In a Suppressed Civil Rights Novel, Lessons about Georgia Politics

by Patrick Chura,
University of Akron Columnist

Georgia Senate Candidates Raphael Warnock and Jon Ossoff are brothers. Rev. Warnock states this week in a CNN interview with Fredricka Whitfield. He also said he was honored to campaign alongside Ossoff and agreed that the two were “running as a pair.”

Ossoff is a Jewish son of immigrants who was mentored by John Lewis; Warnock, pastor of Atlanta’s Ebenezer Baptist Church, grew up in public housing. At this moment of national reckoning on race, their bond is itself a message and a promising symbol.

By coincidence I recently discovered an unusual book in which a similar cross-racial brotherhood is the main idea. A Long Day in a Short Life is an early civil rights novel by Jewish leftist Albert Maltz. Written in 1953, the book was for years effectively suppressed. It was rejected by nineteen publishers before finding a home in 1957 with a press whose communist affiliations guaranteed that it wouldn’t be widely read or reviewed. Nevertheless the book teaches us that while strong black-white alliances seem new to Southern politics, they have a long history in grassroots resistance.

The novel’s central character is Huey Wilson, an 18 year-old from a poor but striving black family. Wilson works by day, takes classes at night, drives himself hard and dreams of becoming an attorney. He is first seen on a picket line leading a demonstration against Jim Crow segregation in the Washington, DC school system in 1946.

After the protest, Wilson is stalked and savagely attacked by four white men. He is rescued in the nick of time by a middle-aged white passerby, Tom McPeak, who doesn’t know Wilson but heroically jumps into the fight on the younger man’s side.

Immediately the police frame Huey Wilson for the crime of being black, cooking up fake charges of felony assault while the white would-be lynchers get a slap on the wrist. McPeak is also charged, but he is offered a deal: he can go free if he will leave town without testifying and thereby clinch the frame-up that will saddle the black man with a twenty-year sentence.

The rest of the novel takes place in the course of one day in a Washington prison and revolves around the question of what McPeak will do with his dilemma. Initially the white man turns away from Wilson because the matter seems hopeless, a race-based injustice that is “as old as the United States itself, and wouldn’t be solved in a day.”

But as Wilson and McPeak converse, they find common ground. McPeak is spot-welder in a Detroit auto factory. From his experience leading labor actions, he has shed his racist upbringing and learned the adhesive power of common interest. He realizes that deserting Wilson would be exactly like scabbing on his fellow workers. To him, “unity” is not an abstract word; it’s the only real tool for achieving change.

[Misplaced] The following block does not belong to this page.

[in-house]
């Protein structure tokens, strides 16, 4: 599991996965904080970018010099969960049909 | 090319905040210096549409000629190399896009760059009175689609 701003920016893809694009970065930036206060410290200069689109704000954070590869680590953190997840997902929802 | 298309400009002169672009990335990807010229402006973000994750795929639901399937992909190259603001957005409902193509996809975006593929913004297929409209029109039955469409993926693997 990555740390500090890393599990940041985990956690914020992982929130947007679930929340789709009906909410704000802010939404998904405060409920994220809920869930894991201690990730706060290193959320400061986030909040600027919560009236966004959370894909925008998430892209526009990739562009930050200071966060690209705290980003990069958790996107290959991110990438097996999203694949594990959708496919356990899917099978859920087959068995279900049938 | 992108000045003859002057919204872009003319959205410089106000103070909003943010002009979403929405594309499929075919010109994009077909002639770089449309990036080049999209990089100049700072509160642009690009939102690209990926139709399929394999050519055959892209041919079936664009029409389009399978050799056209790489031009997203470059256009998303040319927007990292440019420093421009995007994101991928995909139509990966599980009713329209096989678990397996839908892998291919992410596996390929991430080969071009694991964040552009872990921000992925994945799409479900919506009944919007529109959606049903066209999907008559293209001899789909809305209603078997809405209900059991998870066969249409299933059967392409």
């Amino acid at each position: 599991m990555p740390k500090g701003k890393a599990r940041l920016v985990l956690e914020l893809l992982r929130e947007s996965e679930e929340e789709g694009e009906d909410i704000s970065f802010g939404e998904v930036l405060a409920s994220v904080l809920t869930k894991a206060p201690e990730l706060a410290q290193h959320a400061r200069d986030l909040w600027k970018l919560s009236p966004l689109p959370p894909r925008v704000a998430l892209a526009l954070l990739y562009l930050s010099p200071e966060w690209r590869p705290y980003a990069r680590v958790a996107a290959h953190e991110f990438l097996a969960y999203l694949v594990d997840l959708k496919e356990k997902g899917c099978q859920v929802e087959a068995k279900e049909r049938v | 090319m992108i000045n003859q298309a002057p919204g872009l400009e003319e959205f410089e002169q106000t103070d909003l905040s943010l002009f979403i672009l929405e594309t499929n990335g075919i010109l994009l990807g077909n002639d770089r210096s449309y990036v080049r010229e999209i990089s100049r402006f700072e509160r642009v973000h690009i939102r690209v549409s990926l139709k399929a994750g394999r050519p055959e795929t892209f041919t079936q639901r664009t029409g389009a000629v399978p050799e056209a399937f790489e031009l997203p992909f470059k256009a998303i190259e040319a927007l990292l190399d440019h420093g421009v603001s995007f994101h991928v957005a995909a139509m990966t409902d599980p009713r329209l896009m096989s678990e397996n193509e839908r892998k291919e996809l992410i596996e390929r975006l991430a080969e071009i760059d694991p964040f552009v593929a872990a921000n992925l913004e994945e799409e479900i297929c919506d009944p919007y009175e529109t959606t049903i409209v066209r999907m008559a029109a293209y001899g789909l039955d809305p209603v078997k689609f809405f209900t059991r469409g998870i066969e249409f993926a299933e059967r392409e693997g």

McPeak tells Wilson about something taught to him by a black worker during a 1930s sit-down strike. When a laborer wants to better himself, there are two keys to open the door. One of them is white and the other black. Wilson interrupts to finish the thought: “We’re the two keys in this situation, aren’t we Tom? If we work together, we can open this jail door for us both.”

For the two men, the metaphor of the keys constitutes “a bottom truth.” With Wilson on his side, McPeak is “stronger than himself” because he is not alone. He envisions a partnership that exemplifies human brotherhood on the highest plane. This is one idea that decides McPeak in favor of testifying for Wilson against the frame-up.

Another factor in McPeak’s decision is pure defiance, that Maltz calls “an explosive resentment of arbitrary authority.” The thought of the men around him, prisoners black and white who “stuck together in the face of Authority,” stirs McPeak with pride in humanity.

As a Jewish leftist, Albert Maltz knew something about racism and defiance. A gifted writer who proved himself in multiple genres, he was also famous as one of the Hollywood Ten, a group of film industry figures who challenged the constitutional legitimacy of the House Un-American Activities Committee during the Cold War. For refusing to cooperate with the congressional investigation, Maltz was fined, jailed for ten months, and thwarted as a writer for almost twenty years.

In altered form, the defiant brotherhood embodied by Rev. Warnock and Jon Ossoff may change Georgia and therefore the country. Opponents David Perdue and Kelly Loeffler are two of the richest members of the Senate from a state notorious for brutal voter suppression. The uphill but already inspiring fight to unseat these crooks reminds us that alliances like Warnock-Ossoff have profound value as powerful threats to the status quo. I hope that the fictional Tom McPeak’s warning to the bigots in Maltz’s novel will ring true in Georgia: “You better get off that Confederate dime you’re standing on–it’s got no money value anymore.”